Fruit fly gene from 'out of nowhere' may change ideas about how new genes are formed, researchers report
Scientists thought that most new genes were formed from existing genes, but Cornell researchers have discovered a gene in some fruit flies that appears to be unrelated to other genes in any known genome.
The new gene, called hydra, exists in only a small number of species of Drosophila fruit flies, which suggests it was created about 13 million years ago, when these melanogaster subgroup species diverged from a common ancestor.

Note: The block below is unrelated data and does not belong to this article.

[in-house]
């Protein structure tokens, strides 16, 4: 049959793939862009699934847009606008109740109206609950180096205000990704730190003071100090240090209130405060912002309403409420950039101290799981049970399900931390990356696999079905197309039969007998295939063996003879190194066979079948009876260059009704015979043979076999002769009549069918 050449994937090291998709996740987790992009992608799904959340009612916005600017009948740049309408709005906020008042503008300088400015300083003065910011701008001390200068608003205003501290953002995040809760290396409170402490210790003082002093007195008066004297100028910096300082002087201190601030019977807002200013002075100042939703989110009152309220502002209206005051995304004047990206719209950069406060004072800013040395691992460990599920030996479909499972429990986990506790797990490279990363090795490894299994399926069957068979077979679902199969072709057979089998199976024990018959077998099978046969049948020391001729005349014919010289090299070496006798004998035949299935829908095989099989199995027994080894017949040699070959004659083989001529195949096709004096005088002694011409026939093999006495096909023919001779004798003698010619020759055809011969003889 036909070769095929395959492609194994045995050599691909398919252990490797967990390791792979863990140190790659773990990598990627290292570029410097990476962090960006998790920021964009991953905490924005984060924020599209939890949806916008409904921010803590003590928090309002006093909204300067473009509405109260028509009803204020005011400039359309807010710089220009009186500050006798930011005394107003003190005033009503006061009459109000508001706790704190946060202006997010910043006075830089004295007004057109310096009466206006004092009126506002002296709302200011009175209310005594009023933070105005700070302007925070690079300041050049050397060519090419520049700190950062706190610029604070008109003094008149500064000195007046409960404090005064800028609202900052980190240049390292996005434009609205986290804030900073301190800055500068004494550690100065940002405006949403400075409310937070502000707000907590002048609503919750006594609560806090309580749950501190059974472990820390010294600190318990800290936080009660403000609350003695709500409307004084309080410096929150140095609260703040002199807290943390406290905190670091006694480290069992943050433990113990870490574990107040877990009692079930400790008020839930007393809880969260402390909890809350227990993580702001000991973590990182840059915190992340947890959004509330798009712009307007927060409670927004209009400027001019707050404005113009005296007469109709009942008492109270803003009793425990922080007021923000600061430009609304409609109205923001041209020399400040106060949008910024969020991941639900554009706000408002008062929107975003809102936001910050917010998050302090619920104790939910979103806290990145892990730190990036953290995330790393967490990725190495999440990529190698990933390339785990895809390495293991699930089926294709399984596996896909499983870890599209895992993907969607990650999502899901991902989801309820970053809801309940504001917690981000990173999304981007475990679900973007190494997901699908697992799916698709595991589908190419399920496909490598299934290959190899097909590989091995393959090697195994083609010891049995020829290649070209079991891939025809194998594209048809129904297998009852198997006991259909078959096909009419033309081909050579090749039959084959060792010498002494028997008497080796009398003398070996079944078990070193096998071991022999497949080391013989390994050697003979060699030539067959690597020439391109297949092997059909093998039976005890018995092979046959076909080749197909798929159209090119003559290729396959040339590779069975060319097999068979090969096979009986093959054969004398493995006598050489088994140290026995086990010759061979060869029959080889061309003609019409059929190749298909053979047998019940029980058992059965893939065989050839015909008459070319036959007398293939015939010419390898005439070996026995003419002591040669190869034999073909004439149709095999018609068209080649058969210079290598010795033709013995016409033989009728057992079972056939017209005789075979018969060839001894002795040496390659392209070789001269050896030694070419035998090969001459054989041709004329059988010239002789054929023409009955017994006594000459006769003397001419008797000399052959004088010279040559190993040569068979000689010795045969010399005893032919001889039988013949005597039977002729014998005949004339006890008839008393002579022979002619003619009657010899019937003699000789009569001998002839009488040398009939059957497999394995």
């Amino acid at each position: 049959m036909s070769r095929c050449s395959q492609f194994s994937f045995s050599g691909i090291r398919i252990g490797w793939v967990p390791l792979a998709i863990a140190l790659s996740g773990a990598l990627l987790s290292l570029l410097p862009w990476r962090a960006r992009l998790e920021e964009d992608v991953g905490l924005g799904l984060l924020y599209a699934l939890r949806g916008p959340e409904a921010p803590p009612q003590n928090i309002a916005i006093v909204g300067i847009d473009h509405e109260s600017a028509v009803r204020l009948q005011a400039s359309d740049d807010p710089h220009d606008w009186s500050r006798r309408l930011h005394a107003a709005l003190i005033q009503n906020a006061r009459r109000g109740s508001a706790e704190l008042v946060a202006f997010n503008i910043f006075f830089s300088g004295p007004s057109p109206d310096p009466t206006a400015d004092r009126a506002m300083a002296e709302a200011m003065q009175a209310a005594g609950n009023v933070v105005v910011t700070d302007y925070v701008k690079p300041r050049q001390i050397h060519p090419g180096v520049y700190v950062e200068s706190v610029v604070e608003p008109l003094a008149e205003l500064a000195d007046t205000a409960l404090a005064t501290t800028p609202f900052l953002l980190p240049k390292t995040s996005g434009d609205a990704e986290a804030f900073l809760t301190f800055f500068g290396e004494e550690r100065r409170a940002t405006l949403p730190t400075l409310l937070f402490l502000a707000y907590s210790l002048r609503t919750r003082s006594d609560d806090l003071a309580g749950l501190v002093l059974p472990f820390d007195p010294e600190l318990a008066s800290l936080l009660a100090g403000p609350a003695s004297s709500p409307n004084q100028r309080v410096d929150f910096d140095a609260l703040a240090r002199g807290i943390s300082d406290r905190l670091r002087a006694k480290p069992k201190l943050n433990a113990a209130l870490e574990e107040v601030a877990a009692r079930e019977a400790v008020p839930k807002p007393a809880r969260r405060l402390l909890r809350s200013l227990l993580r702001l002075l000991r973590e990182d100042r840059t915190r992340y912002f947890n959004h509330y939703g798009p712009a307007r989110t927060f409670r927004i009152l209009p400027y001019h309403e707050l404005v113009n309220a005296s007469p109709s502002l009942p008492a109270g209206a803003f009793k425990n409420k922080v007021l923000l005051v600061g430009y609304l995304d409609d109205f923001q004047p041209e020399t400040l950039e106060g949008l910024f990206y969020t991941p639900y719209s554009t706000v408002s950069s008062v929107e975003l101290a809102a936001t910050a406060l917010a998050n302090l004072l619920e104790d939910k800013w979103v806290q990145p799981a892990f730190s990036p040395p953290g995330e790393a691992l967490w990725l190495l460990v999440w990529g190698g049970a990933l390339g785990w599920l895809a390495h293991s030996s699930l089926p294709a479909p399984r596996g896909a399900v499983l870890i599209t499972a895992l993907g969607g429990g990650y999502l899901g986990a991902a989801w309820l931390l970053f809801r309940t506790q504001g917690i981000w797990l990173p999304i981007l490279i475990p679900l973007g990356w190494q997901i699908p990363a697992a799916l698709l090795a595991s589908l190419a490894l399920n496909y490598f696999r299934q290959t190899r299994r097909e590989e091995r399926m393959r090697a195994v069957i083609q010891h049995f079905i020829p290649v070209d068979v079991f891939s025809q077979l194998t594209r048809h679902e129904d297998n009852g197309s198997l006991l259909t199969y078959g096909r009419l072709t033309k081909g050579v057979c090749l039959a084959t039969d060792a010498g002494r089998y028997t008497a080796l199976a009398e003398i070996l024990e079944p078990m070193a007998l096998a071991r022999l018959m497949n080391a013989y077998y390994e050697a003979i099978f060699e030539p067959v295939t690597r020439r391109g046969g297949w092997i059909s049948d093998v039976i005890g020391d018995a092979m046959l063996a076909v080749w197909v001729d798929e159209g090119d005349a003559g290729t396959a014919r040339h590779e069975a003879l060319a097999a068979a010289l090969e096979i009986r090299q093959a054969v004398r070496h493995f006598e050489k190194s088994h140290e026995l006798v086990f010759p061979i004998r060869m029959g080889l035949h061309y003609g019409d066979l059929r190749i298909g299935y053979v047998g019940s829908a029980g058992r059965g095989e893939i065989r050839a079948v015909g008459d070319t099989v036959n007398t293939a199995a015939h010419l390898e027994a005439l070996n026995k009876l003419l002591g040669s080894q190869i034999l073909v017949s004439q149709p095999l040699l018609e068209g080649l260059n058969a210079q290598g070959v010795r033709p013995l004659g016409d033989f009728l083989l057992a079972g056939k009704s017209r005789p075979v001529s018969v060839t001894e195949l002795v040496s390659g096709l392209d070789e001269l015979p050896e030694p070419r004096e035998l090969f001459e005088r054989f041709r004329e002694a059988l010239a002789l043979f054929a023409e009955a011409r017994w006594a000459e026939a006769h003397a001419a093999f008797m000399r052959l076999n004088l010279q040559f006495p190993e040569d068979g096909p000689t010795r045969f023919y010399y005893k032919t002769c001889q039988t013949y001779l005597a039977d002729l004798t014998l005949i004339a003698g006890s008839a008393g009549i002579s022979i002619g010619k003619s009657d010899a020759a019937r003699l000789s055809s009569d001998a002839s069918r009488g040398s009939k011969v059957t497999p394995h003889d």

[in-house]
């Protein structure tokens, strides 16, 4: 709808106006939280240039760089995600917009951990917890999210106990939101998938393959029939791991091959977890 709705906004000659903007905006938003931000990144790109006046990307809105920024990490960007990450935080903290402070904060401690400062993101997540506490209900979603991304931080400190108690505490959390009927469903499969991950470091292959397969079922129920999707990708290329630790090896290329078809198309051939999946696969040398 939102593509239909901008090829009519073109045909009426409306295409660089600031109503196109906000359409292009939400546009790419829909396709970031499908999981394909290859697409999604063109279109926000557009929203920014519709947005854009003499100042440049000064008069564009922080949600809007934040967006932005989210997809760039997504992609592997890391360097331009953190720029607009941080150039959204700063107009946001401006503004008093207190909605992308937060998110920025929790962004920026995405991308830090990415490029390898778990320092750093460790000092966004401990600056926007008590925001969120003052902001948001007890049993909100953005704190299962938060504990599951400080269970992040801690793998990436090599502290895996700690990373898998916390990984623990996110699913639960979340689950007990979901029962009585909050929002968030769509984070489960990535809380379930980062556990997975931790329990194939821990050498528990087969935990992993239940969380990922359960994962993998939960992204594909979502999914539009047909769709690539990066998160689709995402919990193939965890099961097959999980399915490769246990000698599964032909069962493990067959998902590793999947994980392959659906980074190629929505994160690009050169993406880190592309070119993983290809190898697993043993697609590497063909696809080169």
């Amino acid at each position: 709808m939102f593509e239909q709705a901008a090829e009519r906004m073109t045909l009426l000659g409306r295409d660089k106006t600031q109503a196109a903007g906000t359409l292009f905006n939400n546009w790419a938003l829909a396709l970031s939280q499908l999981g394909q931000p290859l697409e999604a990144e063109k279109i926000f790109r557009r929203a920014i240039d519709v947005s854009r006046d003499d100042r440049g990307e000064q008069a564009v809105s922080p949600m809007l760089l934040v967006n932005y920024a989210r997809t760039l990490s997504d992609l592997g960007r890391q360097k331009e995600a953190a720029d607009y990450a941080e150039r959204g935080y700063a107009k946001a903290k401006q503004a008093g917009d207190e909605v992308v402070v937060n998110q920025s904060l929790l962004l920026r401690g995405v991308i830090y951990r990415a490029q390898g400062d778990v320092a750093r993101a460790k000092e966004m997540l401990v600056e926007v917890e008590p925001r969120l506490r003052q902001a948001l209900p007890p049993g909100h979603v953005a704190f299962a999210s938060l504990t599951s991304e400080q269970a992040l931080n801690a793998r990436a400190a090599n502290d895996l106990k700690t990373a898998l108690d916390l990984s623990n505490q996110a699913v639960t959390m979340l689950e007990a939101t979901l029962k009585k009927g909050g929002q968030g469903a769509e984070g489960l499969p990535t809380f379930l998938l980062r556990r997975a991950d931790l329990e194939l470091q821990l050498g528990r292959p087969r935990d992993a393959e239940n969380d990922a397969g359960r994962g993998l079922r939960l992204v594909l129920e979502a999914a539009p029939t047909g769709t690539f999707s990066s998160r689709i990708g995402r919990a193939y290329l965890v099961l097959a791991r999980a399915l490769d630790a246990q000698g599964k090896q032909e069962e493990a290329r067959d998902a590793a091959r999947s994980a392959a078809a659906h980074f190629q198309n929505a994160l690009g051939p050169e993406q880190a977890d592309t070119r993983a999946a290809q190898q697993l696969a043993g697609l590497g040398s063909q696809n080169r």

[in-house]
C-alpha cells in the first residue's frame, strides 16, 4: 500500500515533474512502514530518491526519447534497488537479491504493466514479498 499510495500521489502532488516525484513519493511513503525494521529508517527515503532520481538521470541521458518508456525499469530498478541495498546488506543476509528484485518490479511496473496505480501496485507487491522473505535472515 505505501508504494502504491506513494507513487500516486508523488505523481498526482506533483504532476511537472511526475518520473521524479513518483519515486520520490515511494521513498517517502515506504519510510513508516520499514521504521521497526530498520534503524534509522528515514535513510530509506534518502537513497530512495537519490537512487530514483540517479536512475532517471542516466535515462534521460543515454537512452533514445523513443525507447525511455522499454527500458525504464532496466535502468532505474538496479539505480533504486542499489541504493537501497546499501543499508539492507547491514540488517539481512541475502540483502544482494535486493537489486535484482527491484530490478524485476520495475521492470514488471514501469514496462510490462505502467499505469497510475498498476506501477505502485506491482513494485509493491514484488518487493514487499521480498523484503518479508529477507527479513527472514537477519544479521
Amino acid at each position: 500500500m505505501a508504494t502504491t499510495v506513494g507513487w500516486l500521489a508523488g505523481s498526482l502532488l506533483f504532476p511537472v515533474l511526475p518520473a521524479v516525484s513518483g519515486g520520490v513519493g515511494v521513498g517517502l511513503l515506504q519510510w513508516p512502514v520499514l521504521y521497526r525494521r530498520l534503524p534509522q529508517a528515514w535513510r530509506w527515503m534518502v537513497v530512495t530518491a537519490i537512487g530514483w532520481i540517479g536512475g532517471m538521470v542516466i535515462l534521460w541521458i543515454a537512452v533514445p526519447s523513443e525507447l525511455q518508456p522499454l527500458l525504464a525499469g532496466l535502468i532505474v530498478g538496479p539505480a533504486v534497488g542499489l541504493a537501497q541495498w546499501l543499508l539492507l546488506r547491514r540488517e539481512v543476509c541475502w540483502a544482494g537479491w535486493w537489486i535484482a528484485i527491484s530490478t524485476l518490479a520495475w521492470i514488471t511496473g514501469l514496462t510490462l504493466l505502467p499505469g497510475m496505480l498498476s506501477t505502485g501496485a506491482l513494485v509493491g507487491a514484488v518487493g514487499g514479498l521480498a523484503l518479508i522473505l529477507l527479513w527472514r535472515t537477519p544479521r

And early evidence indicates that the new gene is functional (as opposed to being nonfunctional "junk" DNA) and is likely to express a protein involved in late stages of sperm cell development (spermatogenesis). This finding is consistent with work of other scientists who are discovering that many of the most recently formed functional genes in any species also are expressed in male testes and appear related to spermatogenesis